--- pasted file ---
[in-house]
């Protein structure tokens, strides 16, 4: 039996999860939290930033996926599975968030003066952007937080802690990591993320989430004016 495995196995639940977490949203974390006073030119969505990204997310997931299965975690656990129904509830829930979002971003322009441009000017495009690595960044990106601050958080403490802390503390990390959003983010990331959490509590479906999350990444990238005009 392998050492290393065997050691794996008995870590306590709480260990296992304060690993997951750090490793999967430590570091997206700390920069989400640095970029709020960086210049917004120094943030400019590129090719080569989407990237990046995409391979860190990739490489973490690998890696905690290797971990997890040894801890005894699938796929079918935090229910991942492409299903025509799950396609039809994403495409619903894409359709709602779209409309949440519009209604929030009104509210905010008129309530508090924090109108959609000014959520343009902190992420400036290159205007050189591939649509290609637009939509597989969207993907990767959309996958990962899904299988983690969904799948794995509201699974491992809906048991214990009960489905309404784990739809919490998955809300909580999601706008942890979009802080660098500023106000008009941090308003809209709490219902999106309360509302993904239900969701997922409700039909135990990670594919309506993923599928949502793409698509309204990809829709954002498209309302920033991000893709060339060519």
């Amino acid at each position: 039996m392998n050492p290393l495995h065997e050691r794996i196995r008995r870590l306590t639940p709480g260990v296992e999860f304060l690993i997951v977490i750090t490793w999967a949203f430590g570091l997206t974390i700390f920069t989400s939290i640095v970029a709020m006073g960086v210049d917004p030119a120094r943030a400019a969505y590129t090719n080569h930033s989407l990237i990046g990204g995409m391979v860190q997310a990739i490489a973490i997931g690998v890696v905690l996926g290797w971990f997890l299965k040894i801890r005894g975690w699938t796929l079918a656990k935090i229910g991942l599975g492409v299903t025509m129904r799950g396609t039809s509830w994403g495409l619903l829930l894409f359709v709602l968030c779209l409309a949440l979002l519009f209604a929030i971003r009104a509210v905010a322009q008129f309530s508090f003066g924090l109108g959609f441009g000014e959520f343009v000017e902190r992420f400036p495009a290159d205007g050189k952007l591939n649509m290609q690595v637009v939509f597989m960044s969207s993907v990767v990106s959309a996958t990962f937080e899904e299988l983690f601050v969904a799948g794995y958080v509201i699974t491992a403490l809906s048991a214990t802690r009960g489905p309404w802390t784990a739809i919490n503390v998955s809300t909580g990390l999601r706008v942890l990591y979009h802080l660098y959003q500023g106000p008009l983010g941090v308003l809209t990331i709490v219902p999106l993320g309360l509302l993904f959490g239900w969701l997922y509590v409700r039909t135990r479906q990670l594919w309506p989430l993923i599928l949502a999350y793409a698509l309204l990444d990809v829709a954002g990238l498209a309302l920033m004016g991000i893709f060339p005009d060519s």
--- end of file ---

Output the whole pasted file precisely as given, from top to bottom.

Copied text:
[in-house]
């Protein structure tokens, strides 16, 4: 039996999860939290930033996926599975968030003066952007937080802690990591993320989430004016 495995196995639940977490949203974390006073030119969505990204997310997931299965975690656990129904509830829930979002971003322009441009000017495009690595960044990106601050958080403490802390503390990390959003983010990331959490509590479906999350990444990238005009 392998050492290393065997050691794996008995870590306590709480260990296992304060690993997951750090490793999967430590570091997206700390920069989400640095970029709020960086210049917004120094943030400019590129090719080569989407990237990046995409391979860190990739490489973490690998890696905690290797971990997890040894801890005894699938796929079918935090229910991942492409299903025509799950396609039809994403495409619903894409359709709602779209409309949440519009209604929030009104509210905010008129309530508090924090109108959609000014959520343009902190992420400036290159205007050189591939649509290609637009939509597989969207993907990767959309996958990962899904299988983690969904799948794995509201699974491992809906048991214990009960489905309404784990739809919490998955809300909580999601706008942890979009802080660098500023106000008009941090308003809209709490219902999106309360509302993904239900969701997922409700039909135990990670594919309506993923599928949502793409698509309204990809829709954002498209309302920033991000893709060339060519």
């Amino acid at each position: 039996m392998n050492p290393l495995h065997e050691r794996i196995r008995r870590l306590t639940p709480g260990v296992e999860f304060l690993i997951v977490i750090t490793w999967a949203f430590g570091l997206t974390i700390f920069t989400s939290i640095v970029a709020m006073g960086v210049d917004p030119a120094r943030a400019a969505y590129t090719n080569h930033s989407l990237i990046g990204g995409m391979v860190q997310a990739i490489a973490i997931g690998v890696v905690l996926g290797w971990f997890l299965k040894i801890r005894g975690w699938t796929l079918a656990k935090i229910g991942l599975g492409v299903t025509m129904r799950g396609t039809s509830w994403g495409l619903l829930l894409f359709v709602l968030c779209l409309a949440l979002l519009f209604a929030i971003r009104a509210v905010a322009q008129f309530s508090f003066g924090l109108g959609f441009g000014e959520f343009v000017e902190r992420f400036p495009a290159d205007g050189k952007l591939n649509m290609q690595v637009v939509f597989m960044s969207s993907v990767v990106s959309a996958t990962f937080e899904e299988l983690f601050v969904a799948g794995y958080v509201i699974t491992a403490l809906s048991a214990t802690r009960g489905p309404w802390t784990a739809i919490n503390v998955s809300t909580g990390l999601r706008v942890l990591y979009h802080l660098y959003q500023g106000p008009l983010g941090v308003l809209t990331i709490v219902p999106l993320g309360l509302l993904f959490g239900w969701l997922y509590v409700r039909t135990r479906q990670l594919w309506p989430l993923i599928l949502a999350y793409a698509l309204l990444d990809v829709a954002g990238l498209a309302l920033m004016g991000i893709f060339p005009d060519s």